The past years have seen a growing interest in augmenting human cognition – attention, engagement, memory, learning, etc – through ubiquitous technologies. With the ongoing research and development of near-constant capture devices, unlimited storage, and algorithms for processing and retrieving captured recordings, the resulting personal “lifelogs” have opened the door to a vast range of applications. In the third rendition of this workshop series, we focus on technologies and applications of capturing and integrating personal experiences into everyday use cases. With the question What constitutes a modern lifelog?, we would like to invite researchers, designers, and practitioners to envision and exchange ideas on how ubiquitous technologies and applications can help enhance human cognition in everyday life. For example, search requests may no longer purely retrieve information from online archives, but take into account personal experiences. In this one-day workshop, we would like to formulate visions and concrete application scenarios for making use of ubiquitous technologies in order to push personal data to an application layer where it is used to support and augment human cognition and the human mind.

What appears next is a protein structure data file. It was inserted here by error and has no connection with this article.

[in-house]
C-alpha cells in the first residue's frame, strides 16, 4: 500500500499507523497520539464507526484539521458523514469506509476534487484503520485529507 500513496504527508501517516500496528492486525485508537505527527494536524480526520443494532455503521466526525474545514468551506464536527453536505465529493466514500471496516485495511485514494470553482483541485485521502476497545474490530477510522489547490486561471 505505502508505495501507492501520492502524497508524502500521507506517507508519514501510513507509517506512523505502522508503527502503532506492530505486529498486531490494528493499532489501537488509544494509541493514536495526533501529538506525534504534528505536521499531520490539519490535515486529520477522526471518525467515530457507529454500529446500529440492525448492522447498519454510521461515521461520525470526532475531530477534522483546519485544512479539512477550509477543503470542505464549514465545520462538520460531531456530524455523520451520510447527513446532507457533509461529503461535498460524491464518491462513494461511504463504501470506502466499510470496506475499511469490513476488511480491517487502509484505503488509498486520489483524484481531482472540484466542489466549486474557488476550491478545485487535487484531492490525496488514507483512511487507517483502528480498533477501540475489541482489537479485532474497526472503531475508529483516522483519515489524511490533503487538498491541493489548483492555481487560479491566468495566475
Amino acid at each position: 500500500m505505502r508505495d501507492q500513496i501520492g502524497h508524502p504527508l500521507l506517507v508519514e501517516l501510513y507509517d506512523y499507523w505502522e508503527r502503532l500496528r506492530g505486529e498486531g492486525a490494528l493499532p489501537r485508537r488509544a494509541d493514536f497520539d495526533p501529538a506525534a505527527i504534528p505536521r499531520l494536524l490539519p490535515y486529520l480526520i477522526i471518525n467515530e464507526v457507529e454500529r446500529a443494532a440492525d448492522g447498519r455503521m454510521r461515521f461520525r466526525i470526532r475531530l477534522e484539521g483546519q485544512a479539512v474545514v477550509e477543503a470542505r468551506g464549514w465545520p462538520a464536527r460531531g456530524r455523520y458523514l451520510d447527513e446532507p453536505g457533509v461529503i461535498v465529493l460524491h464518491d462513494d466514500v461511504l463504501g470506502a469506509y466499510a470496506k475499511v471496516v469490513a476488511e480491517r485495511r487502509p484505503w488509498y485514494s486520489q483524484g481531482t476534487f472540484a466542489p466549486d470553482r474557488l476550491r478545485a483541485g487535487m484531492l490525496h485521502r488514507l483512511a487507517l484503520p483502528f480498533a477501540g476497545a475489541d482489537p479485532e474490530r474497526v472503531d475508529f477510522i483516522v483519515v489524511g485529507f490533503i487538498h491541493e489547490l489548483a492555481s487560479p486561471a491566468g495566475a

Keynote by Dr. Lewis Chuang
Organizers: Andreas Dengel , Tilman Dingler , Ioannis Giannopoulos, Cathal Gurrin, Koichi Kise, Kai Kunze, Evangelos Niforatos